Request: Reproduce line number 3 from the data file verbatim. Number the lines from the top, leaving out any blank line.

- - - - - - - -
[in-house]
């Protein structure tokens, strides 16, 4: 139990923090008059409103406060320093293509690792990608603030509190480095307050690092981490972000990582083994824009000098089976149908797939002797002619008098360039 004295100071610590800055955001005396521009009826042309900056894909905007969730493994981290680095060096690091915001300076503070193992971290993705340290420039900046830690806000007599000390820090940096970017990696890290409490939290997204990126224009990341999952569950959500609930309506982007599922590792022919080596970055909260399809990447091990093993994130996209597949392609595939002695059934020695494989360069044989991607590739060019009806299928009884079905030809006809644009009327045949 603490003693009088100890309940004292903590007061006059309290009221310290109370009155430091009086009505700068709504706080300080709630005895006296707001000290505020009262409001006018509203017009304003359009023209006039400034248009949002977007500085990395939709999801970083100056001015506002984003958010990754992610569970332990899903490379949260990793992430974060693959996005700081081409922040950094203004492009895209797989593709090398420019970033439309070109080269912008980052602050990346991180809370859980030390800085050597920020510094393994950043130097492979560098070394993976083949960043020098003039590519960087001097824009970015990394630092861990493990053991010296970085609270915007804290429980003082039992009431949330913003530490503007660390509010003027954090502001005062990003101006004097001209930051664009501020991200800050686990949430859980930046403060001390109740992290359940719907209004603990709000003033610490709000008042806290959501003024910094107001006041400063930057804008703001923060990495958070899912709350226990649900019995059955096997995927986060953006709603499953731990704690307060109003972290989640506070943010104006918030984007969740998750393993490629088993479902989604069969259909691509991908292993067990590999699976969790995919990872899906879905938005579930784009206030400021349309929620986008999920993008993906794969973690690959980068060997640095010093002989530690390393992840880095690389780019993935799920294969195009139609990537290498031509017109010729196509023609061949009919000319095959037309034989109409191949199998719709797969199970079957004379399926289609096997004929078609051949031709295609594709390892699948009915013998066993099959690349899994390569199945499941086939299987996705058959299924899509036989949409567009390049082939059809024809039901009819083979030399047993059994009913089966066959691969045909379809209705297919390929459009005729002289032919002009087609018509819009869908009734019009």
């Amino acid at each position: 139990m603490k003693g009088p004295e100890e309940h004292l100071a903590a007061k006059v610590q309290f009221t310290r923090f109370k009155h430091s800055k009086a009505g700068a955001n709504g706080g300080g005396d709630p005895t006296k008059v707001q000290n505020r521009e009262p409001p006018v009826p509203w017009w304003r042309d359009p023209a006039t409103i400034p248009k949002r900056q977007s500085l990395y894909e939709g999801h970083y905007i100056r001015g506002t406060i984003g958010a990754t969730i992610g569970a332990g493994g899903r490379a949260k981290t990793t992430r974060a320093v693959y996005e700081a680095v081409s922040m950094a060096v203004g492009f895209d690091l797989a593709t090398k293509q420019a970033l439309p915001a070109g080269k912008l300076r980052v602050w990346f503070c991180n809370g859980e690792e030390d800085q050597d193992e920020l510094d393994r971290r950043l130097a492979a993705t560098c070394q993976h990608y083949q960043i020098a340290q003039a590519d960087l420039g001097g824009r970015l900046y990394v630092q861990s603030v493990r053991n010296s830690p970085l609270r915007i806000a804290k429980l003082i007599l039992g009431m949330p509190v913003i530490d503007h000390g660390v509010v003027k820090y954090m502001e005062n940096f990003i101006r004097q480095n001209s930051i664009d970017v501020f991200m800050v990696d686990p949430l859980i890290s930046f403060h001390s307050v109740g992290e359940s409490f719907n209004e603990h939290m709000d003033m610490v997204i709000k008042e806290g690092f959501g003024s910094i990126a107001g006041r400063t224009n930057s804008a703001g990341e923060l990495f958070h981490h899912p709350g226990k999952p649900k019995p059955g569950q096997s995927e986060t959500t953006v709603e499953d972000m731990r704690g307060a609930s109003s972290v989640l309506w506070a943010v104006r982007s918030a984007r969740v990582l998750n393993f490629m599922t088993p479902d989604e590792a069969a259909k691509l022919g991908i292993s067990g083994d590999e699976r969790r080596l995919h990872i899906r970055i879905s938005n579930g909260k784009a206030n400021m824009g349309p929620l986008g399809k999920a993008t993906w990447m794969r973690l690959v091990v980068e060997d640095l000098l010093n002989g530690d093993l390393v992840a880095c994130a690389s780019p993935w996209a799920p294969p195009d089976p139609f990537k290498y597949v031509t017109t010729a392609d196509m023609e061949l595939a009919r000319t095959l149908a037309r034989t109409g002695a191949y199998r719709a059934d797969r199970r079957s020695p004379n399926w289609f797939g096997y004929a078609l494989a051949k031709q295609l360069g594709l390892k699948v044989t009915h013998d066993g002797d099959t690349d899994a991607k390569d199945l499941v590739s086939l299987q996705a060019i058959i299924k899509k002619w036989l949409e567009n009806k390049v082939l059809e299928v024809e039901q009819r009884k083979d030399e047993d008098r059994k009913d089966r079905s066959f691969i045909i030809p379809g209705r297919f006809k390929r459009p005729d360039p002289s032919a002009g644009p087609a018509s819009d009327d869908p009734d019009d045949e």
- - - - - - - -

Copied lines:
């Amino acid at each position: 139990m603490k003693g009088p004295e100890e309940h004292l100071a903590a007061k006059v610590q309290f009221t310290r923090f109370k009155h430091s800055k009086a009505g700068a955001n709504g706080g300080g005396d709630p005895t006296k008059v707001q000290n505020r521009e009262p409001p006018v009826p509203w017009w304003r042309d359009p023209a006039t409103i400034p248009k949002r900056q977007s500085l990395y894909e939709g999801h970083y905007i100056r001015g506002t406060i984003g958010a990754t969730i992610g569970a332990g493994g899903r490379a949260k981290t990793t992430r974060a320093v693959y996005e700081a680095v081409s922040m950094a060096v203004g492009f895209d690091l797989a593709t090398k293509q420019a970033l439309p915001a070109g080269k912008l300076r980052v602050w990346f503070c991180n809370g859980e690792e030390d800085q050597d193992e920020l510094d393994r971290r950043l130097a492979a993705t560098c070394q993976h990608y083949q960043i020098a340290q003039a590519d960087l420039g001097g824009r970015l900046y990394v630092q861990s603030v493990r053991n010296s830690p970085l609270r915007i806000a804290k429980l003082i007599l039992g009431m949330p509190v913003i530490d503007h000390g660390v509010v003027k820090y954090m502001e005062n940096f990003i101006r004097q480095n001209s930051i664009d970017v501020f991200m800050v990696d686990p949430l859980i890290s930046f403060h001390s307050v109740g992290e359940s409490f719907n209004e603990h939290m709000d003033m610490v997204i709000k008042e806290g690092f959501g003024s910094i990126a107001g006041r400063t224009n930057s804008a703001g990341e923060l990495f958070h981490h899912p709350g226990k999952p649900k019995p059955g569950q096997s995927e986060t959500t953006v709603e499953d972000m731990r704690g307060a609930s109003s972290v989640l309506w506070a943010v104006r982007s918030a984007r969740v990582l998750n393993f490629m599922t088993p479902d989604e590792a069969a259909k691509l022919g991908i292993s067990g083994d590999e699976r969790r080596l995919h990872i899906r970055i879905s938005n579930g909260k784009a206030n400021m824009g349309p929620l986008g399809k999920a993008t993906w990447m794969r973690l690959v091990v980068e060997d640095l000098l010093n002989g530690d093993l390393v992840a880095c994130a690389s780019p993935w996209a799920p294969p195009d089976p139609f990537k290498y597949v031509t017109t010729a392609d196509m023609e061949l595939a009919r000319t095959l149908a037309r034989t109409g002695a191949y199998r719709a059934d797969r199970r079957s020695p004379n399926w289609f797939g096997y004929a078609l494989a051949k031709q295609l360069g594709l390892k699948v044989t009915h013998d066993g002797d099959t690349d899994a991607k390569d199945l499941v590739s086939l299987q996705a060019i058959i299924k899509k002619w036989l949409e567009n009806k390049v082939l059809e299928v024809e039901q009819r009884k083979d030399e047993d008098r059994k009913d089966r079905s066959f691969i045909i030809p379809g209705r297919f006809k390929r459009p005729d360039p002289s032919a002009g644009p087609a018509s819009d009327d869908p009734d019009d045949e």